Following is a question by the Hon Dominic Lee and a written reply by the Secretary for Development, Mr Michael Wong, in the Legislative Council today (May 25):
Pak Lok Path in Tai Wai is a private road belonging to a private housing estate, Pristine Villa, and it also serves as a main access road for daily use by residents near To Fung Shan. It is learnt that the vehicular flow at Pak Lok Path increases drastically every year around Ching Ming Festival and Chung Yeung Festival as many people go to Ching To Yuen (a columbarium that is still applying for a private columbarium licence) on To Fung Shan for ancestral worship. However, the owners of Pristine Villa have in recent years barred vehicles of non-Villa residents from entering Pak Lok Path during the aforesaid days, seriously affecting nearby residents' ways to get about. Some members of the Sha Tin District Council opine that the Government should explore the possibility of resuming Pak Lok Path. In this connection, will the Government inform this Council:
(1) whether there are any precedents of resuming private roads for conversion into public roads; if so, of the number of such roads, and set out, by the name of road, the reasons for resumption and the government departments responsible for the resumption; if not, the reasons for that;
(2) whether it has studied if the owners of Pristine Villa have the right to close off Pak Lok Path and deny access of outsiders; if it has studied and the outcome is in the affirmative, of the legal basis concerned; if the outcome is in the negative, the reasons for that;
(3) whether it has plans to resume Pak Lok Path; if so, of the government department(s) responsible and the details of the relevant work (including the progress in the negotiations with the owners of Pristine Villa); if not, the reasons for that, and whether it will consider doing so; and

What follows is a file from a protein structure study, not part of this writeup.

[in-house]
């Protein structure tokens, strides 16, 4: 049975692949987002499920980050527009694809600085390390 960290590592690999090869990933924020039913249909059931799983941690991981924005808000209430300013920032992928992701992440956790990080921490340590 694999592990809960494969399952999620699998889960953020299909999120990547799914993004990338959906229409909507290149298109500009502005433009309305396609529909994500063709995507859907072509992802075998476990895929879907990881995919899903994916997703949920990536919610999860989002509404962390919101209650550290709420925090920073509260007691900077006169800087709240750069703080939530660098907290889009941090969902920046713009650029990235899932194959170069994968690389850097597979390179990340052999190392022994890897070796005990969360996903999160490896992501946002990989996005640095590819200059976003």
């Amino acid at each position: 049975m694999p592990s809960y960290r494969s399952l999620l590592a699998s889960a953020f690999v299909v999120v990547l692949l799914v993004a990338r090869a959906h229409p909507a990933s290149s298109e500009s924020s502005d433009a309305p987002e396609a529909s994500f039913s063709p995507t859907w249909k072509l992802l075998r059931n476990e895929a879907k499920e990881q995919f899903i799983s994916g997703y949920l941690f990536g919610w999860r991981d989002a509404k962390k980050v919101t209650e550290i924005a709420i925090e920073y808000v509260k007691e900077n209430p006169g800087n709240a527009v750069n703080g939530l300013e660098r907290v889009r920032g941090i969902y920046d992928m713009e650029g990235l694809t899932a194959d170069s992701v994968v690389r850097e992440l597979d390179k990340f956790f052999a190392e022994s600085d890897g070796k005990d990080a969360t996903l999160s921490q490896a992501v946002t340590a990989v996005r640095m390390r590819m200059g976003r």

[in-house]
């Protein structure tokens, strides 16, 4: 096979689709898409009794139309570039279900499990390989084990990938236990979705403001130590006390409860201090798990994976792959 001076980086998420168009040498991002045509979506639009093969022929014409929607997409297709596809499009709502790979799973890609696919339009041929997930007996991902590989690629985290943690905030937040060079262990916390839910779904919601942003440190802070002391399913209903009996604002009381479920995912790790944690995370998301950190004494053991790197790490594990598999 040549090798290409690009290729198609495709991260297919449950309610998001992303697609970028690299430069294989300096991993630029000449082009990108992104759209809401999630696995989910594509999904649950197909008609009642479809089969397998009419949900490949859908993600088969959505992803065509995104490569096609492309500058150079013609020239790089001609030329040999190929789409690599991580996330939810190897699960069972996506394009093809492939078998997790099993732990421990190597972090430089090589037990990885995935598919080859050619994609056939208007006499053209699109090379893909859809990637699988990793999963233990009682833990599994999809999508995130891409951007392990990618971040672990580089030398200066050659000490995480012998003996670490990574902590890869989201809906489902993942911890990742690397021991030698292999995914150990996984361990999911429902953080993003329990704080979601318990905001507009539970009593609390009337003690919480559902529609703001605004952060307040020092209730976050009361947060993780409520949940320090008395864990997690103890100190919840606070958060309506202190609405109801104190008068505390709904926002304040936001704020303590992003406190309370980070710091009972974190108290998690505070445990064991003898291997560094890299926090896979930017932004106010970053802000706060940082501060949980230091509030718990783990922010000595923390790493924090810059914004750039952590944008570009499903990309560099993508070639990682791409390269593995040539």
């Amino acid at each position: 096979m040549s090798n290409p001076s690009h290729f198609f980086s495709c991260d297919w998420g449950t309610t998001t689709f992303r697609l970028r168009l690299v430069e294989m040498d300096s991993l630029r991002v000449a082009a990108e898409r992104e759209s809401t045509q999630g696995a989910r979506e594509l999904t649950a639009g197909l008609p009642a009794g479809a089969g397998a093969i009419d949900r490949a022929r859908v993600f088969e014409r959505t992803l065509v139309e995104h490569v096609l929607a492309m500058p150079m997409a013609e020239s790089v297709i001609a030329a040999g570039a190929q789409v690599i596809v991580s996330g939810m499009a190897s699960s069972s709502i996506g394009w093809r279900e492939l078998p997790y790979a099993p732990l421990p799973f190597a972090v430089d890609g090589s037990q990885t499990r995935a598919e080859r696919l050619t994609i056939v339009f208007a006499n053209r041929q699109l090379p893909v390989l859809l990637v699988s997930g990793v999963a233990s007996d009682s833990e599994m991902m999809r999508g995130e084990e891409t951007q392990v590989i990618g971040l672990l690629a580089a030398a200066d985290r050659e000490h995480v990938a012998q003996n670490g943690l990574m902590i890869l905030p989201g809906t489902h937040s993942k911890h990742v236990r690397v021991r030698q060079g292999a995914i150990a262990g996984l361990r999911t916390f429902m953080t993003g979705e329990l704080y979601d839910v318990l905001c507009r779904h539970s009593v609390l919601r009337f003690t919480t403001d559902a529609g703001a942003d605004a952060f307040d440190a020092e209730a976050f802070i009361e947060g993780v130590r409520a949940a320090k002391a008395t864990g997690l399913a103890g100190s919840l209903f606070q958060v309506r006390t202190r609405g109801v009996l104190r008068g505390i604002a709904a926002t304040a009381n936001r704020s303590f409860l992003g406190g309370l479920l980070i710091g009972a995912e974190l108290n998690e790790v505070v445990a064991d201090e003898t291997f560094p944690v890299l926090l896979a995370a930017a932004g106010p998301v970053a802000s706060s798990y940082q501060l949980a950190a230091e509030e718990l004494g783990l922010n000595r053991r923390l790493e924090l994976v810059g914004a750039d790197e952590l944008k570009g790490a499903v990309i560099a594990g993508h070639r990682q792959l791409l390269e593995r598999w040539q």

(4) as some members of the public are of the view that the operation of the columbarium by Ching To Yuen is the main cause for the aforesaid traffic problems, and this issue has been bothering the residents near To Fung Shan for years, whether the Government will take appropriate actions against this unlicensed private columbarium within a short time, so as to improve the situation?
Pak Lok Path in Tai Wai falls within the private lot of the Pristine Villa (Sha Tin Town Lot No. 331) (the Lot). According to the lease conditions governing the Lot, the grantee was required to construct an access road within the stipulated area of the Lot (i.e. the existing Pak Lok Path). Currently, the said road is jointly owned by the owners of Pristine Villa.
In consultation with the Transport and Housing Bureau and the Food and Health Bureau (FHB), the co-ordinated reply to the questions raised by the Hon Lee is as follows:
(1) The Government has mechanisms to invoke applicable legislations/provisions to resume private roads when necessary having regard to the circumstances of individual private roads for tackling problems of the private roads concerned, e.g. environmental hygiene, traffic and road maintenance, etc. Since the circumstances of private road resumptions in the past and the departments responsible for the resumptions varied from case to case, the Government does not have complete statistics on the resumption of private roads for conversion into public roads.
(2) and (3) As mentioned above, Pak Lok Path falls within the private lot of Pristine Villa. There is no requirement under the lease of the lot that the grantees are obliged to open Pak Lok Path for public use.